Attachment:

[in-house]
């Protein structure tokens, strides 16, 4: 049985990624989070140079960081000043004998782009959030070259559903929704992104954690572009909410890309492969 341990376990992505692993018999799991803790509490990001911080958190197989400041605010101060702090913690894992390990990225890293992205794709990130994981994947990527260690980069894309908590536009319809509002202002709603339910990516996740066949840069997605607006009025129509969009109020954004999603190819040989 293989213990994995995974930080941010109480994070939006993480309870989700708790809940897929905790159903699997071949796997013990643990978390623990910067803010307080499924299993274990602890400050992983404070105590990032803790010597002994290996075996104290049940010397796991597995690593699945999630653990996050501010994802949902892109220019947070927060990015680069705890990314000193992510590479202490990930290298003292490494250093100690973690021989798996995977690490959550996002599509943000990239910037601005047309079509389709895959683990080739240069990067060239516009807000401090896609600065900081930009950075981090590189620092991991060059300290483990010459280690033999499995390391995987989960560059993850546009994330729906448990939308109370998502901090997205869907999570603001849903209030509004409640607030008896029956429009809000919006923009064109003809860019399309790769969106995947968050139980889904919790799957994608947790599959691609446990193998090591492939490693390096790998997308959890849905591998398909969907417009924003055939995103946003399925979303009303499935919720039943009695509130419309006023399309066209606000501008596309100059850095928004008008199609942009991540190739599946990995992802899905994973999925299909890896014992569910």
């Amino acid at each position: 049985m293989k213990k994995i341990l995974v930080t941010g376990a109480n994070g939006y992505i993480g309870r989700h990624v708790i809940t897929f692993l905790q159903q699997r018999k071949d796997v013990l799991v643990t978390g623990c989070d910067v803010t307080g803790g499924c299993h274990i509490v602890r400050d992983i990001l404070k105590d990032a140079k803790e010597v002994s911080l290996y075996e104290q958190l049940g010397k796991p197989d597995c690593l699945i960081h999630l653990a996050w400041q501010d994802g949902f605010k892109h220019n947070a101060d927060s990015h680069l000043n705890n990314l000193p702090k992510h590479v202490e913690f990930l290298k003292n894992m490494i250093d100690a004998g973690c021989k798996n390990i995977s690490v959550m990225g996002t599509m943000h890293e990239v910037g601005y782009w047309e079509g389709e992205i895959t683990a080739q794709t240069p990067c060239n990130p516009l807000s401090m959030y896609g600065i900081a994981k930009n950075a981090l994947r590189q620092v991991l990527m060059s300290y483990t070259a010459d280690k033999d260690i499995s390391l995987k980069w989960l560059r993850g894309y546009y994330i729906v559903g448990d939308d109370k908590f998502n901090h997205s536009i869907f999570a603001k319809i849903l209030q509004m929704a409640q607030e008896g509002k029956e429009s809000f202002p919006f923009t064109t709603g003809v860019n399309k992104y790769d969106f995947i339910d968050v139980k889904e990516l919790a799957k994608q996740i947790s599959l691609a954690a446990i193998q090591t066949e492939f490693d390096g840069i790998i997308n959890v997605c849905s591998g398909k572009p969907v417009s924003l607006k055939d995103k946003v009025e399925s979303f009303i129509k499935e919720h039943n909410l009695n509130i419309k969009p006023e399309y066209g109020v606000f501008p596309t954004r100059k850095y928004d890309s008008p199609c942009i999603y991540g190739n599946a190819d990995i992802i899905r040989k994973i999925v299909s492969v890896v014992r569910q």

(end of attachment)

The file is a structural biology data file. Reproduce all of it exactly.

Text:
[in-house]
């Protein structure tokens, strides 16, 4: 049985990624989070140079960081000043004998782009959030070259559903929704992104954690572009909410890309492969 341990376990992505692993018999799991803790509490990001911080958190197989400041605010101060702090913690894992390990990225890293992205794709990130994981994947990527260690980069894309908590536009319809509002202002709603339910990516996740066949840069997605607006009025129509969009109020954004999603190819040989 293989213990994995995974930080941010109480994070939006993480309870989700708790809940897929905790159903699997071949796997013990643990978390623990910067803010307080499924299993274990602890400050992983404070105590990032803790010597002994290996075996104290049940010397796991597995690593699945999630653990996050501010994802949902892109220019947070927060990015680069705890990314000193992510590479202490990930290298003292490494250093100690973690021989798996995977690490959550996002599509943000990239910037601005047309079509389709895959683990080739240069990067060239516009807000401090896609600065900081930009950075981090590189620092991991060059300290483990010459280690033999499995390391995987989960560059993850546009994330729906448990939308109370998502901090997205869907999570603001849903209030509004409640607030008896029956429009809000919006923009064109003809860019399309790769969106995947968050139980889904919790799957994608947790599959691609446990193998090591492939490693390096790998997308959890849905591998398909969907417009924003055939995103946003399925979303009303499935919720039943009695509130419309006023399309066209606000501008596309100059850095928004008008199609942009991540190739599946990995992802899905994973999925299909890896014992569910």
């Amino acid at each position: 049985m293989k213990k994995i341990l995974v930080t941010g376990a109480n994070g939006y992505i993480g309870r989700h990624v708790i809940t897929f692993l905790q159903q699997r018999k071949d796997v013990l799991v643990t978390g623990c989070d910067v803010t307080g803790g499924c299993h274990i509490v602890r400050d992983i990001l404070k105590d990032a140079k803790e010597v002994s911080l290996y075996e104290q958190l049940g010397k796991p197989d597995c690593l699945i960081h999630l653990a996050w400041q501010d994802g949902f605010k892109h220019n947070a101060d927060s990015h680069l000043n705890n990314l000193p702090k992510h590479v202490e913690f990930l290298k003292n894992m490494i250093d100690a004998g973690c021989k798996n390990i995977s690490v959550m990225g996002t599509m943000h890293e990239v910037g601005y782009w047309e079509g389709e992205i895959t683990a080739q794709t240069p990067c060239n990130p516009l807000s401090m959030y896609g600065i900081a994981k930009n950075a981090l994947r590189q620092v991991l990527m060059s300290y483990t070259a010459d280690k033999d260690i499995s390391l995987k980069w989960l560059r993850g894309y546009y994330i729906v559903g448990d939308d109370k908590f998502n901090h997205s536009i869907f999570a603001k319809i849903l209030q509004m929704a409640q607030e008896g509002k029956e429009s809000f202002p919006f923009t064109t709603g003809v860019n399309k992104y790769d969106f995947i339910d968050v139980k889904e990516l919790a799957k994608q996740i947790s599959l691609a954690a446990i193998q090591t066949e492939f490693d390096g840069i790998i997308n959890v997605c849905s591998g398909k572009p969907v417009s924003l607006k055939d995103k946003v009025e399925s979303f009303i129509k499935e919720h039943n909410l009695n509130i419309k969009p006023e399309y066209g109020v606000f501008p596309t954004r100059k850095y928004d890309s008008p199609c942009i999603y991540g190739n599946a190819d990995i992802i899905r040989k994973i999925v299909s492969v890896v014992r569910q």